Is California Holly our state’s most apocryphal plant? Perhaps. In 2012, it also earned the distinction of being named L.A.’s official native plant by the City Council. But we remain lucky that it ultimately wasn’t a neighborhood namesake. Can you imagine a huge sign over our city that reads TOYONWOOD? No, neither can I.
November 27, 2013
Much to the BioSCAN team’s excitement, we collected our first specimen of a large bodied fly that is infamous for its bizarre life history. Botflies are a group of flies in the Family Oestridae that are obligate parasites on mammals; the only way for their larvae to develop is to feed inside the bodies of their host. For those of you that have heard of botflies before, you might be familiar with horrifying tales of people who have traveled to the tropics and have been infested with a maggot (or multiple maggots!) that can reach an inch in length when fully grown. That particular botfly, Dermatobia hominis, has been dubbed the “human botfly” for infecting humans, including one Entomology staff member, but in truth the fly does not target human beings (which would be foolish considering our strong ability to remove parasites from our skin) nor does it really choose a particular host at all! Rather, the female botfly of this species attaches an egg to the underside of a mosquito’s abdomen in hopes that the mosquito will find a warm mammal to feed on — a cow, deer, or the occasional human being — so that the larva can emerge from the egg and bore into the skin where it will develop.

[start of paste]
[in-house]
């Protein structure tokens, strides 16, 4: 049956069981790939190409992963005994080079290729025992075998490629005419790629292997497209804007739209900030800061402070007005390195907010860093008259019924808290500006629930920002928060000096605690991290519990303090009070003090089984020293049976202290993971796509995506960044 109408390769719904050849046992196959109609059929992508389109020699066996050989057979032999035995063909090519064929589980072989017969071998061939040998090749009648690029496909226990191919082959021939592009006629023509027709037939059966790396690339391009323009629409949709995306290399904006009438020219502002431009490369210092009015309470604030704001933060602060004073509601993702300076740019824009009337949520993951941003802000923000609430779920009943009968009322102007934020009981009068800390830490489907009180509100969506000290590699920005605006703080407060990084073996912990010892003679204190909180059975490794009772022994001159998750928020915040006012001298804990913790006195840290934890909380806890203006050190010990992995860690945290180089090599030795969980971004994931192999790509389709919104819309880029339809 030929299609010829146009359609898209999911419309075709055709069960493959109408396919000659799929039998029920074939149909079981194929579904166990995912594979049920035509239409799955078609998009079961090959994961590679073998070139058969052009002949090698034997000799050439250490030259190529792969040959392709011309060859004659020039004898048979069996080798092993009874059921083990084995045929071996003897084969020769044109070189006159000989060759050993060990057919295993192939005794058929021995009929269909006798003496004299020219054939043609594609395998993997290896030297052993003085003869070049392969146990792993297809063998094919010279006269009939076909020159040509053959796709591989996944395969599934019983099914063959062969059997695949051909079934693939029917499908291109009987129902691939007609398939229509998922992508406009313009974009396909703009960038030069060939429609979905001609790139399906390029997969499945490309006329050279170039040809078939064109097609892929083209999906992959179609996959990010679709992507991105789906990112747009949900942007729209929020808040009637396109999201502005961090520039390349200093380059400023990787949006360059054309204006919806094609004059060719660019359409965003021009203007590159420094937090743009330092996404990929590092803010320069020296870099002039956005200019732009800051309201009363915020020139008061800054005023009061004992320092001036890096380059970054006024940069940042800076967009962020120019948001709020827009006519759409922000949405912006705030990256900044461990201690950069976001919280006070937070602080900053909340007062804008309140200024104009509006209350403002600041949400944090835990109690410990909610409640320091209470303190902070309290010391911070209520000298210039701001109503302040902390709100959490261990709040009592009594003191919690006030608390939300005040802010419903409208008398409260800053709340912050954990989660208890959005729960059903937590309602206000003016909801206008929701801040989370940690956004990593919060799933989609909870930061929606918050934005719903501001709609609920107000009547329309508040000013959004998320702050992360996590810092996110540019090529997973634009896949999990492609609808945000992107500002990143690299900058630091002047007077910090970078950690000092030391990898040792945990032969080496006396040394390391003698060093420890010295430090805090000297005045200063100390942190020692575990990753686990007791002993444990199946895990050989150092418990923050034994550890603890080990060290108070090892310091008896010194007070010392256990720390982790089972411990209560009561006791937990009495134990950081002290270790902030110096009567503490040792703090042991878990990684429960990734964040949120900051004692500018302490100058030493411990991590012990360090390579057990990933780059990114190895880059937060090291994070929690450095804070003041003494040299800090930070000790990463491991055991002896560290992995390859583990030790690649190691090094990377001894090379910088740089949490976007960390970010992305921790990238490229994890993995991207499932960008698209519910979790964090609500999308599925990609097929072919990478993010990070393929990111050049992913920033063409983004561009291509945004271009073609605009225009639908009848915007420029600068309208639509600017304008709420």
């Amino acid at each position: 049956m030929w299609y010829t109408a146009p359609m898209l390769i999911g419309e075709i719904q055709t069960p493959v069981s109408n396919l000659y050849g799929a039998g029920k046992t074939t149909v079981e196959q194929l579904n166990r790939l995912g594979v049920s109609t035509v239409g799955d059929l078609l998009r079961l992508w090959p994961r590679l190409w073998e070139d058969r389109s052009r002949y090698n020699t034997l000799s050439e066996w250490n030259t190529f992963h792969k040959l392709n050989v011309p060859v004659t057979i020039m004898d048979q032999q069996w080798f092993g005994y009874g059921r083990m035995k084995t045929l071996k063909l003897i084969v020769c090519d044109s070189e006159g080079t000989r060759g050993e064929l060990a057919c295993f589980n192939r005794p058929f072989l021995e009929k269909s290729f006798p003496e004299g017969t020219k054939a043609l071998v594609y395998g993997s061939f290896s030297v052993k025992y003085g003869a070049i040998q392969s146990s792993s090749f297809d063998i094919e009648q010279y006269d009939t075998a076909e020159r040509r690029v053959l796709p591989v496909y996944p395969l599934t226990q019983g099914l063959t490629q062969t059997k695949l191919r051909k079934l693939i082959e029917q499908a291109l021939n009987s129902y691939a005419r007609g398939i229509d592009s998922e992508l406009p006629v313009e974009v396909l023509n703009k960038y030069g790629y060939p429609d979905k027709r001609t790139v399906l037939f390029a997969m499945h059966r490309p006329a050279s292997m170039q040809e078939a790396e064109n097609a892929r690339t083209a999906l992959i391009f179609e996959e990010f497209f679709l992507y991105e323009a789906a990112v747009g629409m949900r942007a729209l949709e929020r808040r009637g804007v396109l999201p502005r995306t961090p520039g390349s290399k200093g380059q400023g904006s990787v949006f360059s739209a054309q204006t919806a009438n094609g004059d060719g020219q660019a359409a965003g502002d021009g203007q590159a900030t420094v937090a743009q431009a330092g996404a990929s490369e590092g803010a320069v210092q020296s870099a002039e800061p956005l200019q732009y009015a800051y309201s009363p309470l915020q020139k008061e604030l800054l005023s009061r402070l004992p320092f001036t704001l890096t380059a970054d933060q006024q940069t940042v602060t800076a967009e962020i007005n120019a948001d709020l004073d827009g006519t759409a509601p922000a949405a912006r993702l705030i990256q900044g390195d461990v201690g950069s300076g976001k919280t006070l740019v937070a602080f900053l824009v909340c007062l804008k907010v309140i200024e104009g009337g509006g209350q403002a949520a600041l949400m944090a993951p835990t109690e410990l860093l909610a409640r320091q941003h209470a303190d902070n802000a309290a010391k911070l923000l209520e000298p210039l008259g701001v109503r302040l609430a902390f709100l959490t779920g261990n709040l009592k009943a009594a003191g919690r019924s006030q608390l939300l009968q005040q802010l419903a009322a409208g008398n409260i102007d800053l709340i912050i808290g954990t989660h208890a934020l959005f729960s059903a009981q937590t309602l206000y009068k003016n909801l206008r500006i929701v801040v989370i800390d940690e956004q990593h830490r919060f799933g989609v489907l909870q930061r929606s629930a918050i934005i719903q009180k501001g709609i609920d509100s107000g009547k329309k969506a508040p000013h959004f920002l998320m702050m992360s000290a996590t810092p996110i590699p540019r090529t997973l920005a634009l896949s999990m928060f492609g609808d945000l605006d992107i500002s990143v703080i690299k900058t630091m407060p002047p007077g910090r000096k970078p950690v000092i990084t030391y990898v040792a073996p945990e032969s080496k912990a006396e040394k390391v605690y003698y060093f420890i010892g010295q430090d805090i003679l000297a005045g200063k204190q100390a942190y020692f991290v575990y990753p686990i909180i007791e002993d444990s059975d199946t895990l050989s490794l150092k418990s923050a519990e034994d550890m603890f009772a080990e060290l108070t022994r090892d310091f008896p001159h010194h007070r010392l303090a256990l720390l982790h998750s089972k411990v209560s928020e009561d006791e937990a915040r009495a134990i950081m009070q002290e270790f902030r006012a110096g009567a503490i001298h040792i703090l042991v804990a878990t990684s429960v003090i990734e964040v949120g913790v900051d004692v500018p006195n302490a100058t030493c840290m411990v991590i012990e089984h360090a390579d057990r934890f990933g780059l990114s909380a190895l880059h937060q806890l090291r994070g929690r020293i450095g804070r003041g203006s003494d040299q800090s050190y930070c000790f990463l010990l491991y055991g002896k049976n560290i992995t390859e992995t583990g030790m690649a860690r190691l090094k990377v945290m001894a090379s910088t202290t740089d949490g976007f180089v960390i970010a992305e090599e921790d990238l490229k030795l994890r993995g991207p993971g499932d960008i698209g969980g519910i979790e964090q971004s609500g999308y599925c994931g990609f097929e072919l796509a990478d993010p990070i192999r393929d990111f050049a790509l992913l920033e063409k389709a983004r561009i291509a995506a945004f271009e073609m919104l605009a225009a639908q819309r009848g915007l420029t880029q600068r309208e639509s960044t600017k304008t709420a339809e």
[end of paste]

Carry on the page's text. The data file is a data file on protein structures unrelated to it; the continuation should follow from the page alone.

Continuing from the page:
Photo credit: Kelsey Bailey
But there is no need to panic: the botfly found at one of the BioSCAN sites in Los Feliz is the California rodent botfly Cuterebra latifrons, which specializes in parasitizing the Dusky-footed wood rat, Neotoma fuscipes. This large, exquisite fly, with its white tufts of hair and shiny black and white Rorschach patterned face, is not harmful to humans, but is certainly a wood rat’s nightmare. Females lay their eggs in the wood rats nests which hatch upon stimulation from movement and heat given off from the rat’s body. The larvae then develop in the skin of the rat, which can have devastating effects to an individual rat if infested in high enough numbers. In contrast, some species of botfly are ingested as their hosts groom themselves and develop inside the digestive track, and others, like the “snot bots” (one of my personal favorite nicknames for any group of flies), hover around the nostrils of their host, take aim, and shoot live larvae right up the nose! We should appreciate that our California rodent botfly is a little more refined.